8 July 2019

The deadly perils of not investing in medical AI

KnowCents Technology

“We tend to overestimate the effect of a technology in the short run and underestimate the effect in the long run.”

– Amara’s Law

Artificial Intelligence, or AI, has a public relations problem in Australia. It’s been coming so long, with such hype and promise, and failed to deliver so spectacularly – IBM Watson and cancer diagnosis, as the most recent example – many in the sector aren’t really sure what is going on.

Last month, one of our most recognised experts in the field of medical AI, Professor Enrico Coiera, The Director of the Australian Institute of Health Informatics, made the situation clear. Medical AI is here and gathering momentum, and unless we organise ourselves faster for this change we could miss out on significant opportunities locally, or worse, end up with AI medical failures through poor governance and education.

Professor Coiera said Australia would never likely be a hub for serious medical AI development, given the march of the major global digital distribution platforms such as Google, Apple and Amazon, but that the Australian healthcare ecosystem was an ideal testing ground for major overseas investors and this was a way in for this nation to participate meaningfully in this revolution.

He pointed to the benefits Australian patients and researcher gain from our significant involvement in the global clinical drug trials market.

“It’s [medical AI] real. We are in a world that has already changed,” Coiera told a Medical Software Industry Association gathering in Sydney last month, citing the massive investments now being made in medical AI in the UK and the US, both privately and by government.

Britain’s National Health Service had allocated £1 billion to medical AI research and implementation and set itself the goal of cutting cancer deaths by 10% (22,000 lives) per year by 2035. And that the same potential was now there for Australia to improve health and save lives, but so far there had been very little traction to fund or organise medical AI, Professor Coiera said.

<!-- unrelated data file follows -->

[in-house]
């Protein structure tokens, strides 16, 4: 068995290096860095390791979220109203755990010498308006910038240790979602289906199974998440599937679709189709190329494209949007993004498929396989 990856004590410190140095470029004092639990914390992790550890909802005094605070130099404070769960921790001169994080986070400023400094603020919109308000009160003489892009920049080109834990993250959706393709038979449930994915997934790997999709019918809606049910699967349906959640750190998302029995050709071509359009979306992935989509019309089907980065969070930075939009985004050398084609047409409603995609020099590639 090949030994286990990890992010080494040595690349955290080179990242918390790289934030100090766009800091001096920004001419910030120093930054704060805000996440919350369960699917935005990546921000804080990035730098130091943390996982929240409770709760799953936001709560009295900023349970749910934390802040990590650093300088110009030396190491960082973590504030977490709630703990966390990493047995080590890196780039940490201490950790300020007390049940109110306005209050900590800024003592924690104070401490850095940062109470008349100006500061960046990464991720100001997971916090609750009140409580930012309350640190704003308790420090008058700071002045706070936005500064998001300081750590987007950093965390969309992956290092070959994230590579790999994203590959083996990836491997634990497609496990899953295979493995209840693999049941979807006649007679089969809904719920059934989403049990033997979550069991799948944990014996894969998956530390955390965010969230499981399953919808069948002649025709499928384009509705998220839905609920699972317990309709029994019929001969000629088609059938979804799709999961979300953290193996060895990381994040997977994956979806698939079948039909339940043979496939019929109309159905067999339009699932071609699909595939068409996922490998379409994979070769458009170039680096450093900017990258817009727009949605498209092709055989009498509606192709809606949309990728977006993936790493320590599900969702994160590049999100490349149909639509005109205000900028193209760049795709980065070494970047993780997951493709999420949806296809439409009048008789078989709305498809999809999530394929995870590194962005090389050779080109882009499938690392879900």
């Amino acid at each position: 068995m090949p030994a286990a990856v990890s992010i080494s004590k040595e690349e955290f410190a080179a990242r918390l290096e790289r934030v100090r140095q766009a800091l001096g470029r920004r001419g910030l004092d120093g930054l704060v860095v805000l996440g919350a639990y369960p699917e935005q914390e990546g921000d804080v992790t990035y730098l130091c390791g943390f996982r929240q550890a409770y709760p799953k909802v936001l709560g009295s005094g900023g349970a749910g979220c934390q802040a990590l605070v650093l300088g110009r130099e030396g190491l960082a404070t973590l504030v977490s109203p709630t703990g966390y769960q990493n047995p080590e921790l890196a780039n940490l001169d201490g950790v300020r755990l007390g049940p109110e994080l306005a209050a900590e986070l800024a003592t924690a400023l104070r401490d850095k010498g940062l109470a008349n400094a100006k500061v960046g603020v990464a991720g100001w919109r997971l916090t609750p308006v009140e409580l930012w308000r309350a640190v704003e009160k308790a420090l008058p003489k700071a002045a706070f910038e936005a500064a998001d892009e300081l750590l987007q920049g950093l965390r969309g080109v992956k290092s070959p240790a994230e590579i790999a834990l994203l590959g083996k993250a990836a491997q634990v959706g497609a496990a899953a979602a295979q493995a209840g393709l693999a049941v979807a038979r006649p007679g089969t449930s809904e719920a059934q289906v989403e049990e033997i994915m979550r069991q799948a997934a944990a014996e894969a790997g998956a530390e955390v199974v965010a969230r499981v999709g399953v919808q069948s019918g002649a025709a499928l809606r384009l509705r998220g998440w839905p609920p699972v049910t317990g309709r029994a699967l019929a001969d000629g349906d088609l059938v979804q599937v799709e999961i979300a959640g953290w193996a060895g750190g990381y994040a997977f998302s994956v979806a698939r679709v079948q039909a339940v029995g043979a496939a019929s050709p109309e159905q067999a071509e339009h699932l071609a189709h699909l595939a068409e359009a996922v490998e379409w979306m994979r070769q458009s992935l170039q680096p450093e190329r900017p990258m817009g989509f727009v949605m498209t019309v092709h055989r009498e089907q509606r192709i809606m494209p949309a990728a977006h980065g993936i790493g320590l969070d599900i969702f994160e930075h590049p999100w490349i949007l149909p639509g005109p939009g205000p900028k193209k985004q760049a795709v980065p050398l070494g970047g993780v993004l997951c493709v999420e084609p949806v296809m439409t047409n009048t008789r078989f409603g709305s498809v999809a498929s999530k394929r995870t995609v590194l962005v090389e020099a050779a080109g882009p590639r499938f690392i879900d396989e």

In the past 18 months, Professor Coiera has been working hard at establishing an Australian body to oversee governance and R&D for our local AI community, called The Australian Alliance for Artificial Intelligence in Healthcare (AAAIH).

The key goals of the organisation include supporting the acceleration and adoption of existing AI-enabled health services (of which there are quite a lot now), building a community of shared interest and pooled resource, undertaking targeted local research, building a national workforce and possibly, most importantly, ensuring that medical AI here is safe and ethical.

Professor Coiera said we were going to need to formulate a national approach to AI in medicine if we wanted our local sector to be safe and have ethical governance.

“In Australia today, there are few standards or governance to oversee safe and effective use of digital health and there are none specifically dealing with AI”, he told the MSIA members.

Another key to the new organisation is making sure Australia has close ties with appropriate international groups.

In its first 18 months, the AAAIH has signed up 52 formal partners, including five state health departments, key AI industry players, such as Google Health, Accenture, Amazon, IBM and Oracle, many of our major universities, our key related digital health associations, such as the RACGP, and frmed partnerships with the universities of Stanford, Oxford, Toronto, Michigan and Liverpool.

Professor Coiera said government was starting to take notice, particularly at the state level, but that given the pace of change in the US and the UK, the sector needed more attention, and a lot more funding. And soon.